THE AUSTRALIAN economy has stalled, rendering official forecasts and the promise of a budget surplus untenable.
Economic growth figures released one day after the Reserve Bank slashed its cash rate toward the lowest point in a generation showed that the economy grew by less than 0.1 per cent between June and September, effectively standing still.
The official forecasts, updated by the Treasury and the Reserve Bank only last month assume robust growth from June averaging 0.3 to 0.4 per cent per quarter.
"This will mean a budget deficit," said Commonwealth Securities economist Savanth Sebastian. "Revenue growth will fall significantly in an environment where they are not going to cut expenditure but will be trying to stimulate things."
The headline figure would have been much worse but for a partial recovery in the farm sector after years of drought. When the contribution of the rural recovery is removed, the economy actually shrank by 0.3 per cent - the first time it has turned negative in eight years.
Treasurer Wayne Swan defended his forecasts asking a press conference not to "view the rest of this year through the prism of the September quarter"...
"That's a bit like deciding the outcome of a footy game at quarter time," he said.
"We have now got very substantially different policy settings through the economic security strategy and the easing of monetary policy. These are big stimuluses, put in place in a timely way because we recognised that this sort of result might be in the pipeline."
"I wish it was otherwise, but this is what the global financial crisis has delivered. Nobody can say with any great certainly how this will progress, except that since our last forecasts things have got a bit tougher."
The figures show that although household income climbed in the wake of the mid-year tax cuts, all of the extra cash was saved rather than spent. The household saving ratio more than doubled to 3.9 per cent, its highest level in 8 years.
Asked whether there was a risk that Australians would not spent the millions of stimulus cheques worth $1,000 or more to be posted next week the Treasurer said the cheques were directed at the Australians most likely to spend.
"When you deliver payments like this it puts people in a position to consume and we are delivering to people who are generally doing it a bit tough and will need to consume," he said.
Australians slashed non-essential spending the quarter, cutting spending on cars by almost 8 per cent and also winding back spending in hotels, cafes and restaurants.
Preventing the economy running backwards were big increases in government spending and public investment, up 0.6 per cent and 3.9 per cent, and in engineering construction, up almost 12 per cent.
Also shoring up the growth figure was a big increase in wholesale inventories - unsold goods sitting in warehouses. This is usually seen as a bad sign, heralding future cuts in production.
Although presented as economic growth of 0.1 per cent for the quarter and 1.9 per cent for the year, actual growth was slower - 0.06 per cent when expressed to two decimal places, an increase small enough to be revised away in future National Accounts.
Opposition leader Malcolm Turnbull accused the Prime Minister and Treasurer of helping stall the economy by talking up inflation in the quarter, "apparently unaware that the impact of the global financial crisis was already being felt."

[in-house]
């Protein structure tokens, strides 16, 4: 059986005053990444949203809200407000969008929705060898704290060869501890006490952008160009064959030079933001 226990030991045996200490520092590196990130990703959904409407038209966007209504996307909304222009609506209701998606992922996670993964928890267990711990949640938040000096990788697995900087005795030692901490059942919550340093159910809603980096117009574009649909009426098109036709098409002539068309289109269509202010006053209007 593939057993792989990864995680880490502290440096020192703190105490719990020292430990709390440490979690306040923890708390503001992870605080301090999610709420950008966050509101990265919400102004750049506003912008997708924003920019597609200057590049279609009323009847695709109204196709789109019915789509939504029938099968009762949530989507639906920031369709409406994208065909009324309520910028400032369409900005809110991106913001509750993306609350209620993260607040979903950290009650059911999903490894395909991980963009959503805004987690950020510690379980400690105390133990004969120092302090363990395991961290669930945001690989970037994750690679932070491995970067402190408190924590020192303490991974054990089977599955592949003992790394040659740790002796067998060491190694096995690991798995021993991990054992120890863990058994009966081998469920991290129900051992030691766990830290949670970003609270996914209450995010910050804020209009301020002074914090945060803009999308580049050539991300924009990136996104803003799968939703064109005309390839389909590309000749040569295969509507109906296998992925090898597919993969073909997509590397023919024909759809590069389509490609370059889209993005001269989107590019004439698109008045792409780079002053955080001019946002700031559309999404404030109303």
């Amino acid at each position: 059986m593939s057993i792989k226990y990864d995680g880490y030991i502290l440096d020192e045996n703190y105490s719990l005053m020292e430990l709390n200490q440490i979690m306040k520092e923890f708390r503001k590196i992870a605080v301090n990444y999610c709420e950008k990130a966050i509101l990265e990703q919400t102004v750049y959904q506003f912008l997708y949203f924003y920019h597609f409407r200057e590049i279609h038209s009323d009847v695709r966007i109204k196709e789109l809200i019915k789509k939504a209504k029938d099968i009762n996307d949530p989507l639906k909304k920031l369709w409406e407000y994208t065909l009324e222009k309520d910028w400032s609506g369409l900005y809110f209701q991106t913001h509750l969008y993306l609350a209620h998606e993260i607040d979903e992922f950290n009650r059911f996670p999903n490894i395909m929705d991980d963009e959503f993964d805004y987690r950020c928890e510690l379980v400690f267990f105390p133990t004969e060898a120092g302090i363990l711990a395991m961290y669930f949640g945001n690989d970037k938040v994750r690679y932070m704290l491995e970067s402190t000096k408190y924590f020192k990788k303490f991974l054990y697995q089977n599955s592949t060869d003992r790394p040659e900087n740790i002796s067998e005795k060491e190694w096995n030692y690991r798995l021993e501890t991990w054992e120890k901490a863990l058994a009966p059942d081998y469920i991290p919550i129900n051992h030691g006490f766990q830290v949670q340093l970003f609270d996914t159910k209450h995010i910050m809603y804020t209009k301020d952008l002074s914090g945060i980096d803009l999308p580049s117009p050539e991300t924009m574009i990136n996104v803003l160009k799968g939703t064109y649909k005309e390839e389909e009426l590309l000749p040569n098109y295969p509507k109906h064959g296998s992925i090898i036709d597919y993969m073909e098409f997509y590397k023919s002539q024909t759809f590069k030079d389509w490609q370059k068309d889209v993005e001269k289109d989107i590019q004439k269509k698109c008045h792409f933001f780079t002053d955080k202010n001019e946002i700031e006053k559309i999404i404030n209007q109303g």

The Treasurer again called on Westpac and the ANZ Bank to join the Commonwealth and National Australia banks in passing on all of Tuesday's rate cut. He said he would personally be speaking to chief executives, Gail Kelly and Mike Smith.
Colebatch: Ignore the cheer squads
"AT BEST, by the September quarter, Australia had braked to a virtual standstill. At worst, it was already going backwards - even before the markets' slide became a free fall.
The fact that Treasurer Wayne Swan yesterday could greet GDP growth of 0.06 per cent as some sort of triumph demonstrates how much panic has taken over the minds of policy makers.
This is a bad result for such an early stage of what is going to be a protracted slump. The real bottom line is GDP per head and, for the second quarter in a row, Australia went backwards. In the June and September quarters combined, Australia's output per head shrank by 0.5per cent - not a good omen for what lies ahead.
The slump has primarily been in consumer spending, which makes up more than 60per cent of the economy's demand. The Bureau of Statistics says consumers cut spending by 0.11 per cent in the June quarter, then relaxed it by 0.06 per cent in September. After five years of consumer demand averaging growth of 4 per cent a year, the brakes are now on.
Detailed figures suggest we're buying fewer cars and fewer clothes, eating and drinking out less often, driving less and cutting back at the supermarket.
Apart from health and financial services, no areas are immune from the slump.
Private investment grew by just 0.27 per cent in the September quarter, with only mining, construction and infrastructure projects still churning along. Farm output rose, but non-farm GDP actually went backwards.
Ignore the official cheer squads.
The figures suggest that high interest rates and lack of credit forced households and business into their own sharp U-turn in economic policy: from debt expansion to debt reduction, ASAP. There is much more of that ahead.
The December quarter will almost certainly be negative, and the question now is what will happen next year. These numbers suggest it'll be tough."